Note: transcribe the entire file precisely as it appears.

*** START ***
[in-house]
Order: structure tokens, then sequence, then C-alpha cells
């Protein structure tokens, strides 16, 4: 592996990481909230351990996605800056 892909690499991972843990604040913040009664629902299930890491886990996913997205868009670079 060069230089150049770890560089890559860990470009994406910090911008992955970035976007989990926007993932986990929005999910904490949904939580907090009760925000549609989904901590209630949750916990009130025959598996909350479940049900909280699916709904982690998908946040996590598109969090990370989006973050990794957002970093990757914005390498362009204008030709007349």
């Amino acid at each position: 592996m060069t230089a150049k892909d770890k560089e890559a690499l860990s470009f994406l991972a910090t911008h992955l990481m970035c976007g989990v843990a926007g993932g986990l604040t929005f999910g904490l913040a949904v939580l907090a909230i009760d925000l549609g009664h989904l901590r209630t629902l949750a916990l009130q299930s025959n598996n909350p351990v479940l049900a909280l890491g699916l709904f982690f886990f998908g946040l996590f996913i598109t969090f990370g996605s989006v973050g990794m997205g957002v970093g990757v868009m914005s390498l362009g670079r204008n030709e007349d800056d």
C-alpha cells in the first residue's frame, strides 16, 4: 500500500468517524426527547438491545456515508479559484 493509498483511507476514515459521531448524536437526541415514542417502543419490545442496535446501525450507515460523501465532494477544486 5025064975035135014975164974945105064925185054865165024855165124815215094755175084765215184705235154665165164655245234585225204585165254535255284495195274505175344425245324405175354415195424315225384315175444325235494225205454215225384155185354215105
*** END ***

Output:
[in-house]
Order: structure tokens, then sequence, then C-alpha cells
């Protein structure tokens, strides 16, 4: 592996990481909230351990996605800056 892909690499991972843990604040913040009664629902299930890491886990996913997205868009670079 060069230089150049770890560089890559860990470009994406910090911008992955970035976007989990926007993932986990929005999910904490949904939580907090009760925000549609989904901590209630949750916990009130025959598996909350479940049900909280699916709904982690998908946040996590598109969090990370989006973050990794957002970093990757914005390498362009204008030709007349």
């Amino acid at each position: 592996m060069t230089a150049k892909d770890k560089e890559a690499l860990s470009f994406l991972a910090t911008h992955l990481m970035c976007g989990v843990a926007g993932g986990l604040t929005f999910g904490l913040a949904v939580l907090a909230i009760d925000l549609g009664h989904l901590r209630t629902l949750a916990l009130q299930s025959n598996n909350p351990v479940l049900a909280l890491g699916l709904f982690f886990f998908g946040l996590f996913i598109t969090f990370g996605s989006v973050g990794m997205g957002v970093g990757v868009m914005s390498l362009g670079r204008n030709e007349d800056d």
C-alpha cells in the first residue's frame, strides 16, 4: 500500500468517524426527547438491545456515508479559484 493509498483511507476514515459521531448524536437526541415514542417502543419490545442496535446501525450507515460523501465532494477544486 5025064975035135014975164974945105064925185054865165024855165124815215094755175084765215184705235154665165164655245234585225204585165254535255284495195274505175344425245324405175354415195424315225384315175444325235494225205454215225384155185354215105